Umbrella cells line the inner surface of the urinary bladder, ureters, and renal pelvis, forming an impermeable barrier that separates the urinary space from the underlying muscle layer. These cells experience profound and reversible morphologic changes from a roughly inverted umbrella shape in empty bladders to one that is flat and squamous as the bladder fills, all the while maintaining a tight barrier to paracellular transport. The latter function is dependent on the tight junction (TJ), an intercellular multi-protin complex located at the upper-most portion of the lateral membrane of epithelial cells that mediates cell adhesion and modulates paracellular transport between the lumen and the underlying tissue. Claudins, a group of tetraspan membrane proteins, are structural and functional component of the TJ. Our preliminary results indicate that during experimental filling the umbrella cell TJ ring expands and the paracellular resistance of the uroepithelium drops significantly. These changes are reversed upon voiding. The central hypothesis of our proposal is that during bladder filling and voiding, insertion and removal of claudin-based pores accompany expansion and contraction of the TJ ring, respectively, and that one function of paracellular transport is to signal the degree of epithelial stretch to the cells underlying the uroepithelium.
The first aim explores how TJ organization and claudin rearrangements promote increased paracellular permeability during bladder filling. Based on a mathematical model of the uroepithelium permeation pathways we will conduct measurements of the following parameters to determine their contribution to the decrease in paracellular permeability during filling: length of junction per unit area of the epithelium, resistance of the lateral space, TJ strand number, and junctional resistance during experimental filling in response to changes in claudin expression. For these studies we will combine in situ adenoviral transduction to deplete endogenous claudins or overexpress tagged-claudins in umbrella cells, biochemistry to assess changes in the expression of claudins at the TJs, and electrophysiology to determine changes in paracellular permeability.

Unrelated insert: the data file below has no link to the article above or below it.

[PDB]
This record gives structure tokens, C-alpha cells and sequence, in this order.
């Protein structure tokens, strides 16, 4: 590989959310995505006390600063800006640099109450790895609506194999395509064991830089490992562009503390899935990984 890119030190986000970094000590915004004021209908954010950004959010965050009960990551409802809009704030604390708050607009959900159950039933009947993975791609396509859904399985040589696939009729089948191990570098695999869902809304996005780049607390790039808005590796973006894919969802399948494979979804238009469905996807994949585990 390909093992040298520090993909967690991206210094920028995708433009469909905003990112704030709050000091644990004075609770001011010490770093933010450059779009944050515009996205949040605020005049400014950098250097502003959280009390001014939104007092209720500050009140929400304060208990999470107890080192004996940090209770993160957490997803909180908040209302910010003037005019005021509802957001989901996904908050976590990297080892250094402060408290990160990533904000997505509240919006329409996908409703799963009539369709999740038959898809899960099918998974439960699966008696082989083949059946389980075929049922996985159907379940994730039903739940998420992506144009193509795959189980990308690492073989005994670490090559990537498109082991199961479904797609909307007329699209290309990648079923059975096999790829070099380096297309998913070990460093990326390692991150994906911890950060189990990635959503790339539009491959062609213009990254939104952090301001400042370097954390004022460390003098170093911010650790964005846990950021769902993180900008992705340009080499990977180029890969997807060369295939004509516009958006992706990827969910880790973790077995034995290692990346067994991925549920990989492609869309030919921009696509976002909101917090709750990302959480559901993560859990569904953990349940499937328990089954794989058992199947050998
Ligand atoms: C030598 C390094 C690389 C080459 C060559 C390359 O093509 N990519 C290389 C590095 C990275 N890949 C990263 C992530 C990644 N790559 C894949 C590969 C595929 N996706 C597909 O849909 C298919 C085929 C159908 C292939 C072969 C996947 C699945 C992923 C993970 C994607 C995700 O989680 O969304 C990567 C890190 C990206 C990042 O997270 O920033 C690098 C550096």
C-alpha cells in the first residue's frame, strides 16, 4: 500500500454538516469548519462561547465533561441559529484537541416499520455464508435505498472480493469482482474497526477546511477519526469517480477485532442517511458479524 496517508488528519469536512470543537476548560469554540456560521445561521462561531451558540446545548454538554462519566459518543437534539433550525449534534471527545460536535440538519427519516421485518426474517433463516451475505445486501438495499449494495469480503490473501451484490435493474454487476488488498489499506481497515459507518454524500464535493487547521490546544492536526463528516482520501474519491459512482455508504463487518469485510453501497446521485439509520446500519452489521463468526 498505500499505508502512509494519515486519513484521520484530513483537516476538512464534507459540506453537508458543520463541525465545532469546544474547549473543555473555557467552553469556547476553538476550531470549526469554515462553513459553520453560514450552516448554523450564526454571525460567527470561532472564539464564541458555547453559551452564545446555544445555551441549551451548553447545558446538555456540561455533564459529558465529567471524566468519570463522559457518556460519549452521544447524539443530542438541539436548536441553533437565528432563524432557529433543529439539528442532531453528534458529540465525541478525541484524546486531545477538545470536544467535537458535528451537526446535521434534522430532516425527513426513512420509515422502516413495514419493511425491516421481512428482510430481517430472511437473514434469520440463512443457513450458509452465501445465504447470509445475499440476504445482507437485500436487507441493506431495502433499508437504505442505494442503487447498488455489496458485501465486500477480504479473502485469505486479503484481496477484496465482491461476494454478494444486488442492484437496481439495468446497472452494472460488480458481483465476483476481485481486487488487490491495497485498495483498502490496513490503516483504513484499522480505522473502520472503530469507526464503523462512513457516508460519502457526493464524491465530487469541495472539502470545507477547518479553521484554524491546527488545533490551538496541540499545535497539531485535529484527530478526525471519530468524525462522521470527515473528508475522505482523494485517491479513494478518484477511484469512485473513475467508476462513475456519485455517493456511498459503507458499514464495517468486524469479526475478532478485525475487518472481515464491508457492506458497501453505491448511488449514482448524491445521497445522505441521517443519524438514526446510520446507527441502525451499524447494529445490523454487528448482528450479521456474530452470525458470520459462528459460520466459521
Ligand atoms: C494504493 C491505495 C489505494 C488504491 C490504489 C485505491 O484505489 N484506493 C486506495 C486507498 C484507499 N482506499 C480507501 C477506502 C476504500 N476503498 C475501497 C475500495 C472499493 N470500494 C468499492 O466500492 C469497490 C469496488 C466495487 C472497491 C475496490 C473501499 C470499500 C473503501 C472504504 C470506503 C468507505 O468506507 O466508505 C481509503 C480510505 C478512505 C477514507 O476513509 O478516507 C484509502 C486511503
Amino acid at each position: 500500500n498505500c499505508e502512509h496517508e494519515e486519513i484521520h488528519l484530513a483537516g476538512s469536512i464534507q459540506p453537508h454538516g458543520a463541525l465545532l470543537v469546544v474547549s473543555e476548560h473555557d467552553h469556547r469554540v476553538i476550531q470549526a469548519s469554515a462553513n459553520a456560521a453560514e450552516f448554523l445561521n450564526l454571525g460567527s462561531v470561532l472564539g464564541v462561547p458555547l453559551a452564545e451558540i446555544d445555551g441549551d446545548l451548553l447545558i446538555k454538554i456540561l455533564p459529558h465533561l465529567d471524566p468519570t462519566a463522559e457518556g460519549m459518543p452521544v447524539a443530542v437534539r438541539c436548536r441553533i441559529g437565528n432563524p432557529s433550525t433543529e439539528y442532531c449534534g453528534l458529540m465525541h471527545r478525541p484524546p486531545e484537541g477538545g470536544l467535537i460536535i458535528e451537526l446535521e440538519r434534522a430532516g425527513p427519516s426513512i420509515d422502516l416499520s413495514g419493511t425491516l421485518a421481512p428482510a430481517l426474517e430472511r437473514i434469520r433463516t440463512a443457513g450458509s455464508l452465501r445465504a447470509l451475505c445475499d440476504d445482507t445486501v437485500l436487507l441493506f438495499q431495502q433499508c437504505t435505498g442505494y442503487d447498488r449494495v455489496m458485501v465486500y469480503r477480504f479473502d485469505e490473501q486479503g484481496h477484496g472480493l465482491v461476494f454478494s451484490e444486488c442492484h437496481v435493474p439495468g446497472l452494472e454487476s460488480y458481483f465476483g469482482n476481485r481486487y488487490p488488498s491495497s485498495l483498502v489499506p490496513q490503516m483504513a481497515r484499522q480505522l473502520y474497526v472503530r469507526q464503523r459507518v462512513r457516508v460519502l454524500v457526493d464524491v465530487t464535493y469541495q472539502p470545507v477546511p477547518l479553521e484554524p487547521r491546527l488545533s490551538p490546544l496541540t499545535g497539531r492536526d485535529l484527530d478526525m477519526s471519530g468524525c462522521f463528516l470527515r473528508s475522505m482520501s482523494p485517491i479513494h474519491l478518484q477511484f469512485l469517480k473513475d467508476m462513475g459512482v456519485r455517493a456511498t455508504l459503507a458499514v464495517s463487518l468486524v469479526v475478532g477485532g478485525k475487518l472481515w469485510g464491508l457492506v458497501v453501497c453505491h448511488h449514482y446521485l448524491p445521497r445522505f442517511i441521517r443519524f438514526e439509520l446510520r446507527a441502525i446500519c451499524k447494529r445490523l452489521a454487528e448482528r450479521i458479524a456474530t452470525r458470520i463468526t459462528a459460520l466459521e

The second aim will investigate how the TJ accommodates cell shape changes during bladder filling and voiding. Experiments will examine the hypothesis that TJ ring expansion requires Rab13-regulated exocytosis, while ring contraction involves claudin endocytosis. To define the machinery that regulates TJ ring expansion and contraction during bladder filling and voiding we will use a combination of biochemistry, in situ adenoviral transduction, and morphology. The goal of the third aim is to elucidate the physiologic role of increased paracellular permeability during filling. Here, we will use in situ transduction of pore-forming or barrier-like claudins as well as pharmacological maneuvers to alter the paracellular permeability of the epithelium, and then assess how increased or reduced conductance across the TJs affects the function of tissues subjacent to the epithelium.
Umbrella cells cover the internal surface of the urinary bladder forming an impermeable barrier that separates the urinary space from the underlying muscle layer. These cells undergo large cell shape changes as they transition in empty bladders from a roughly inverted umbrella shape to one that is flat and squamous in filled bladders. The tight junction is a protein complex that encircles adjacent umbrella cells and controls paracellular transport between the interior of the bladder and underlying tissue. This project will extend our understanding of the organization and assembly of the tight junctions as the bladder transitions from an empty to a filled state, and will provide insight into the role of paracellular transport in regulating bladder function.
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